Because your tongue has feelings, too.
We could probably all stand to eat a little more healthfully, but traditional nutrition swaps are kind of a bummer (no, rice cakes are not an acceptable substitute for rice pudding, thank you very much). And, really, the key to sustainably cleaning up your diet is adding in more healthy foods that you actually enjoy eating. Ahead, you’ll find delicious food swaps and a few healthy recipes—precisely zero sad rabbit food required.
Swap Coconut Water for Juice
Just a couple of decades ago, a glass of OJ was considered an essential part of breakfast—and too many of us still think of sugar-laden juice as a healthy drink or smoothie ingredient. A better choice: plain old coconut water. “It has electrolytes, including potassium, and a lot less natural sugar,” says Sharon Collison, RD, clinical instructor of nutrition at the University of Delaware. To compare, a cup of coconut water has nine grams of the sweet stuff, while a cup of apple juice has 25. “Just don’t grab coconut milk or coconut oil by mistake,” says Collison—you’ll get a lot more saturated fat than you bargained for. (Pro tip: You can also add a splash of coconut water to regular water for a little extra flavor and electrolytes.)
Make It: Coconut-Kale Smoothie With Ginger and Mint
Swap a BLAT for a Cobb Salad
A Cobb salad is always a colorful riot of flavor and texture, but by the time you’ve eaten the eggs, bacon, chicken, avocado, blue cheese, and creamy dressing, you’ve gone way beyond a healthy limit of saturated fat. Plus, there’s more protein than you probably need in a single meal, says Collison. Here’s a surprise: You can get a similar flavor combination by switching to a BLAT (bacon, lettuce, avocado, and tomato) sandwich on whole-wheat bread—and consider it a health win. Not only will you consume a more balanced amount of fat and protein, but you’ll also be more satiated. “The whole grains in the bread mean the sandwich will hold you over longer than the salad,” says Collison.
Try: Experimenting with arugula or watercress in place of lettuce for a peppery kick.
Swap Cacao Nibs for Chocolate Chips
Cacao nibs are bits of unsweetened, unprocessed cacao (the seed used to make cocoa and chocolate), so they have the health benefits of dark chocolate and a chocolatey flavor but no added sugar. “Cacao is a rich source of magnesium and has tons of antioxidants, phytochemicals, and flavonoids, which boost your mood and cognitive function and may even help lower blood pressure,” says nutritionist Beth Warren, RD, author of Living a Real Life with Real Food. Because cacao nibs are slightly bitter, they pair well with sweet things.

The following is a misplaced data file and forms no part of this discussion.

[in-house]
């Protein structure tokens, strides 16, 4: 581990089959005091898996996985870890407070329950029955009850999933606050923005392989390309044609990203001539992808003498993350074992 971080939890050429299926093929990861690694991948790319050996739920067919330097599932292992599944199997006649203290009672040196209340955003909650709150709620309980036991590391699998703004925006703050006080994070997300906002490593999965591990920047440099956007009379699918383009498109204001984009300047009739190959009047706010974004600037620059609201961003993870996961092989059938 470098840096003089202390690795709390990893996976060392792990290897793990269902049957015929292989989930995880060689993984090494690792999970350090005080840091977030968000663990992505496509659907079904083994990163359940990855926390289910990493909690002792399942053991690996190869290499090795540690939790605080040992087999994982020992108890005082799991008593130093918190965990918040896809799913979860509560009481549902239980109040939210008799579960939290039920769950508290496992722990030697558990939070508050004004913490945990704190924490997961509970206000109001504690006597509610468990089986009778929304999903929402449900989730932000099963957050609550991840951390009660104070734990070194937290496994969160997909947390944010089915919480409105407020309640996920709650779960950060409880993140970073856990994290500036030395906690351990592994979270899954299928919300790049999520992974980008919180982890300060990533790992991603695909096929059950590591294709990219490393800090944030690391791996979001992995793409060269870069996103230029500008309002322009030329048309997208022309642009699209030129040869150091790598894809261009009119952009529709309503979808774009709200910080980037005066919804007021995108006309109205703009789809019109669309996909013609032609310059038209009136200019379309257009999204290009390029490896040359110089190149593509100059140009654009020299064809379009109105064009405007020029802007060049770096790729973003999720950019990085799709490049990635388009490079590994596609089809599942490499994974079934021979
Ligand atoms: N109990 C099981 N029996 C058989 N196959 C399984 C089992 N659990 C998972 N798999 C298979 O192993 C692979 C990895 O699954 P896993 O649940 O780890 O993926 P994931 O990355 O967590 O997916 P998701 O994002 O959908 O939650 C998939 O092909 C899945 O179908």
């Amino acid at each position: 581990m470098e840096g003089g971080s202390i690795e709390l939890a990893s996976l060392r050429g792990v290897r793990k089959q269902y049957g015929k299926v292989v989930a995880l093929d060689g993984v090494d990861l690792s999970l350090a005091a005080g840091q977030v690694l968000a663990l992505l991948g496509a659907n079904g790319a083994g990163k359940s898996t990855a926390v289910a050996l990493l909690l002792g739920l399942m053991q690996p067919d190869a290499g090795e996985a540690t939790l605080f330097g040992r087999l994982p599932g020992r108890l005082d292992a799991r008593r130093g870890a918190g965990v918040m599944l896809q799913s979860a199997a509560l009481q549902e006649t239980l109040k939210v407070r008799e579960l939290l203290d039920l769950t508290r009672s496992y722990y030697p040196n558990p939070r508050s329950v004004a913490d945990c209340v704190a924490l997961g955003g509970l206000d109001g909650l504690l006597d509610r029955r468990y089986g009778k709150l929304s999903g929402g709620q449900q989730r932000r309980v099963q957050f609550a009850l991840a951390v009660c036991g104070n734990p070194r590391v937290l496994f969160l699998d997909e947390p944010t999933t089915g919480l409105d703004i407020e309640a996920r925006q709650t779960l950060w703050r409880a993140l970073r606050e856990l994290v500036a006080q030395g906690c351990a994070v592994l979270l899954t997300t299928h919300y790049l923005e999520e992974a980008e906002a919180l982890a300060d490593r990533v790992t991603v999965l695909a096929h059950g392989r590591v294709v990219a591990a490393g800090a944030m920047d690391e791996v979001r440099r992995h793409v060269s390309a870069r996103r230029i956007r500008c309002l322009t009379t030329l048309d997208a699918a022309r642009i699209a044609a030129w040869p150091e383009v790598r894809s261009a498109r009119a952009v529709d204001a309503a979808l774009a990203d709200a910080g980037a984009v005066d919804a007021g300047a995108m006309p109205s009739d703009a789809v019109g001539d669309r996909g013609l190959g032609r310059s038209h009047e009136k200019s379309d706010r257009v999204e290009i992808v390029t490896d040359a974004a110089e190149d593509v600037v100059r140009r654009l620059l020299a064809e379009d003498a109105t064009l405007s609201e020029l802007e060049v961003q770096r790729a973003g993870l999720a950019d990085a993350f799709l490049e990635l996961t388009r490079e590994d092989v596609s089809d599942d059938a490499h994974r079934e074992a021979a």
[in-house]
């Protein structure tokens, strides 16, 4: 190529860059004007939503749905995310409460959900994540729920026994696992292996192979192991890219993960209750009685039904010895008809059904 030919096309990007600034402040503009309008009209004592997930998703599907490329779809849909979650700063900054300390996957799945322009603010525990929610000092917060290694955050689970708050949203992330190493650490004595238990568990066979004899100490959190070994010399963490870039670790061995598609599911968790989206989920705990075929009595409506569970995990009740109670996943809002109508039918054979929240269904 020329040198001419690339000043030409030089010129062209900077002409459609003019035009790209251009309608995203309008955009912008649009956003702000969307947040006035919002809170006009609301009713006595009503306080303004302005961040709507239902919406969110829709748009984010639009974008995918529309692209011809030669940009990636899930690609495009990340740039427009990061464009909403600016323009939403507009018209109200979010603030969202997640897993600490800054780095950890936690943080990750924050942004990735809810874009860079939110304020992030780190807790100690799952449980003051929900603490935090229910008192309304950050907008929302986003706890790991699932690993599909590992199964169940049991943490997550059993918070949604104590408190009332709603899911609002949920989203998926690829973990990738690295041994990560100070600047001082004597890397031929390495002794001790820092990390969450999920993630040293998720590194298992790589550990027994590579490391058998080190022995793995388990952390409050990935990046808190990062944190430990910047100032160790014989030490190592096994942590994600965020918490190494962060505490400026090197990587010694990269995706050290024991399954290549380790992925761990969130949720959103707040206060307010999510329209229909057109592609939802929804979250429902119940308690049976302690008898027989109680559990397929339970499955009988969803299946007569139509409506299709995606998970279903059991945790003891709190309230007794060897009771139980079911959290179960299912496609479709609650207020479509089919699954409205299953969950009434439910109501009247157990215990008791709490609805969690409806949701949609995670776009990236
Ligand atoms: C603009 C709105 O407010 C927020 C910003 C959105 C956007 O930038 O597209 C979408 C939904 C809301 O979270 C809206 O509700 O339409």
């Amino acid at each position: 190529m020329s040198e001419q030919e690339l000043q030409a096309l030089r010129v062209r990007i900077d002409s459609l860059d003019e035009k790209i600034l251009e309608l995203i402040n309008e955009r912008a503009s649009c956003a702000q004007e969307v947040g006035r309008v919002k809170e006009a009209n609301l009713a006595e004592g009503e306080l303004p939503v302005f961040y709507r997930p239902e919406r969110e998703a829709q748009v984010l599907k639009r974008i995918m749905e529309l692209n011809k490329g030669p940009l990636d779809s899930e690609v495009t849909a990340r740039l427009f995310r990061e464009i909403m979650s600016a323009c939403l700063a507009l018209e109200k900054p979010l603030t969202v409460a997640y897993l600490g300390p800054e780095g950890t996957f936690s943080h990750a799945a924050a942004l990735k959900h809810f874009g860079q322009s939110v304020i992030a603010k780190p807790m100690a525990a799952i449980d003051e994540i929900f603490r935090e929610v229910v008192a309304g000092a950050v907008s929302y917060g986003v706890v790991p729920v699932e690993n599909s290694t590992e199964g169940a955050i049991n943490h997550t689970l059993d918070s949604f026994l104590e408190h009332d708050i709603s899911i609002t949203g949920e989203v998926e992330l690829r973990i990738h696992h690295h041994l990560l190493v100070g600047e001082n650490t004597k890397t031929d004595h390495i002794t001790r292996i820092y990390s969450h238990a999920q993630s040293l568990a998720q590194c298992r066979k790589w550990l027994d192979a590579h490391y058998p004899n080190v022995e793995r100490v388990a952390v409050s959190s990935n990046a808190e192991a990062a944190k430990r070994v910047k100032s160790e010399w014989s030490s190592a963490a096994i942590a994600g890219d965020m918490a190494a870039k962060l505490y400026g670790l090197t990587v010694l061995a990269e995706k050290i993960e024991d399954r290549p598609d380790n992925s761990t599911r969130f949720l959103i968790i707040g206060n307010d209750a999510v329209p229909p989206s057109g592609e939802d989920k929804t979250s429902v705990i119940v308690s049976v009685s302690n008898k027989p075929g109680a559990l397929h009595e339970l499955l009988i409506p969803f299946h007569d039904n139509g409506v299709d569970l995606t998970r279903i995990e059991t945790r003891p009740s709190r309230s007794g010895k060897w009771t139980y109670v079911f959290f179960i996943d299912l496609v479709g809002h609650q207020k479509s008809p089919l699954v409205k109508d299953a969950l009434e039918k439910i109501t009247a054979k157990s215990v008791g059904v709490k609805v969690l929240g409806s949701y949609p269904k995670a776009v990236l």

Try: Mixing cacao nibs into trail mix, granola, or yogurt.
Swap Homemade Dressing for Bottled Dressing
The salad dressing you pick up at the grocery store may contain much more sodium and sugar than you imagine. Luckily, salad dressings are easy to make yourself—and especially tasty. “If you want a vinaigrette, you can use healthier oils, like olive or avocado,” says Kelly Pritchett, PhD, RD, assistant professor in nutrition and exercise science at Central Washington University in Ellensburg, Washington. “And if you want a creamy dressing, you can use yogurt as a base.” Yogurt is packed with probiotics, protein, and calcium, and it also makes dressing taste extra decadent.
Try: Drizzling herbed yogurt dressing on salad or using it as a topping for grilled chicken, fish, and burgers.
Swap Ground Bison for Ground Beef
Whenever people want a healthier meat to use for burgers, meatballs, or tacos, the natural tendency is to reach for ground turkey. No shade to turkey, but if you miss the hearty taste of beef, a better idea might be ground bison. Compared with 80 percent lean beef, bison meat contains less total fat and saturated fat, and it even has a few extra grams of protein per patty.
Make It: Bison Burger
Swap Pepitas for Croutons
Croutons might be your favorite way to add crunch to your salads, but you’re mostly topping your veggies with a bunch of refined carbs and oil. How to get the same satisfying texture without the nutritional drawbacks? Look no further than pepitas (a.k.a. pumpkin seeds). “Pepitas are a great source of heart-healthy monounsaturated and polyunsaturated fats, and ounce for ounce they have as much protein as meat,” says Collison. “They are also a great source of fiber, magnesium, and iron, which women run the risk of being deficient in.” And when you toast them with some spices, they’ll add a punch of flavor and crunch to every bite.
Make It: Arugula and Apple Salad With Spiced Toasted Pepitas
Swap Corn Tortillas for Flour Tortillas
Corn tortillas have fewer calories than flour tortillas and are lower in total fat and saturated fat. “They’re also high in fiber, which can help balance blood sugar levels and keep you feeling full while lowering cholesterol,” says Warren. They taste rich in corn flavor and have a satisfying bite. These tortillas are a little less pliable than their flour cousins, so make sure to heat them up (either in the microwave or on the stove) before you add your fillings.
Try: Using them for quesadillas or baked tortilla chips.
Swap Tahini for Mayonnaise
A smear of chipotle mayo on a sandwich may taste zingy, but it’s low in health benefits and tends to be high in calories and fat. Instead, get the creaminess and flavor punch with a spread containing tahini—a paste, made from ground sesame seeds, you can find in the grocery store. “Tahini has fiber, calcium, magnesium, and protein and is a great source of healthy, monounsaturated fats, which help lower cholesterol,” says Warren. And then there’s the amazing taste. “People tend to use a smaller amount of a tahini spread than mayo because it has so much flavor,” says Collison.
Try: Spicing up tahini with minced chiles and/or herbs and using it as a spread.